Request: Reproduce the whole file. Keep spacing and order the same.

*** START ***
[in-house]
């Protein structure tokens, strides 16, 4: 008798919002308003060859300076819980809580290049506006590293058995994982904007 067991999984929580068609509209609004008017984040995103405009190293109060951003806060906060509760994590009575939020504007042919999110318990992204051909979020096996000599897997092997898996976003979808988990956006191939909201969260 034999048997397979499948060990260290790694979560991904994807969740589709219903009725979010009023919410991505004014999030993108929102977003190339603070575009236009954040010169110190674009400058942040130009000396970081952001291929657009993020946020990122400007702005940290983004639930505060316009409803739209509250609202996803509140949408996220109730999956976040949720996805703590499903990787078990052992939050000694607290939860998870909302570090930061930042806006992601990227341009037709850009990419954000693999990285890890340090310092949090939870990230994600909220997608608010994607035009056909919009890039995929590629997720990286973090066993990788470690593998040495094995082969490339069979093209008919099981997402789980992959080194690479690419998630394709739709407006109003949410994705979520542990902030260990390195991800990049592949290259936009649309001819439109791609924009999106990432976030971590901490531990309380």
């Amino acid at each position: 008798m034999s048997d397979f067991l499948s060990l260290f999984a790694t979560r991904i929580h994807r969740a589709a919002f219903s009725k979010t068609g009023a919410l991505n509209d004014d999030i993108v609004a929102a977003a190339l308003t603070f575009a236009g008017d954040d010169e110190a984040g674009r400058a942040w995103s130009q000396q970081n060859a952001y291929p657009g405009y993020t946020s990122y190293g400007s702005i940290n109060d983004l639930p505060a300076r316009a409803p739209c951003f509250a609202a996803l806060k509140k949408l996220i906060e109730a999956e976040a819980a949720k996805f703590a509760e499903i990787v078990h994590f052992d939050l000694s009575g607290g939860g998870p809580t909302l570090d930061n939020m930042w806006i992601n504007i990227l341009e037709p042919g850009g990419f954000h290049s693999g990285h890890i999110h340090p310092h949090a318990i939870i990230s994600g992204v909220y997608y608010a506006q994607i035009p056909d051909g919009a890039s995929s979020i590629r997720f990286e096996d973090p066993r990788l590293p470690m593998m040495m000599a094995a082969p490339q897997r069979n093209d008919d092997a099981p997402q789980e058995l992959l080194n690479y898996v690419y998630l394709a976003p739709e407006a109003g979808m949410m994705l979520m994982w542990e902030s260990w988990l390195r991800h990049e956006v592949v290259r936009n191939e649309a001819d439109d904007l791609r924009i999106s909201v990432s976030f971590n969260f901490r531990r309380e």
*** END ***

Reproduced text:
[in-house]
């Protein structure tokens, strides 16, 4: 008798919002308003060859300076819980809580290049506006590293058995994982904007 067991999984929580068609509209609004008017984040995103405009190293109060951003806060906060509760994590009575939020504007042919999110318990992204051909979020096996000599897997092997898996976003979808988990956006191939909201969260 034999048997397979499948060990260290790694979560991904994807969740589709219903009725979010009023919410991505004014999030993108929102977003190339603070575009236009954040010169110190674009400058942040130009000396970081952001291929657009993020946020990122400007702005940290983004639930505060316009409803739209509250609202996803509140949408996220109730999956976040949720996805703590499903990787078990052992939050000694607290939860998870909302570090930061930042806006992601990227341009037709850009990419954000693999990285890890340090310092949090939870990230994600909220997608608010994607035009056909919009890039995929590629997720990286973090066993990788470690593998040495094995082969490339069979093209008919099981997402789980992959080194690479690419998630394709739709407006109003949410994705979520542990902030260990390195991800990049592949290259936009649309001819439109791609924009999106990432976030971590901490531990309380």
């Amino acid at each position: 008798m034999s048997d397979f067991l499948s060990l260290f999984a790694t979560r991904i929580h994807r969740a589709a919002f219903s009725k979010t068609g009023a919410l991505n509209d004014d999030i993108v609004a929102a977003a190339l308003t603070f575009a236009g008017d954040d010169e110190a984040g674009r400058a942040w995103s130009q000396q970081n060859a952001y291929p657009g405009y993020t946020s990122y190293g400007s702005i940290n109060d983004l639930p505060a300076r316009a409803p739209c951003f509250a609202a996803l806060k509140k949408l996220i906060e109730a999956e976040a819980a949720k996805f703590a509760e499903i990787v078990h994590f052992d939050l000694s009575g607290g939860g998870p809580t909302l570090d930061n939020m930042w806006i992601n504007i990227l341009e037709p042919g850009g990419f954000h290049s693999g990285h890890i999110h340090p310092h949090a318990i939870i990230s994600g992204v909220y997608y608010a506006q994607i035009p056909d051909g919009a890039s995929s979020i590629r997720f990286e096996d973090p066993r990788l590293p470690m593998m040495m000599a094995a082969p490339q897997r069979n093209d008919d092997a099981p997402q789980e058995l992959l080194n690479y898996v690419y998630l394709a976003p739709e407006a109003g979808m949410m994705l979520m994982w542990e902030s260990w988990l390195r991800h990049e956006v592949v290259r936009n191939e649309a001819d439109d904007l791609r924009i999106s909201v990432s976030f971590n969260f901490r531990r309380e």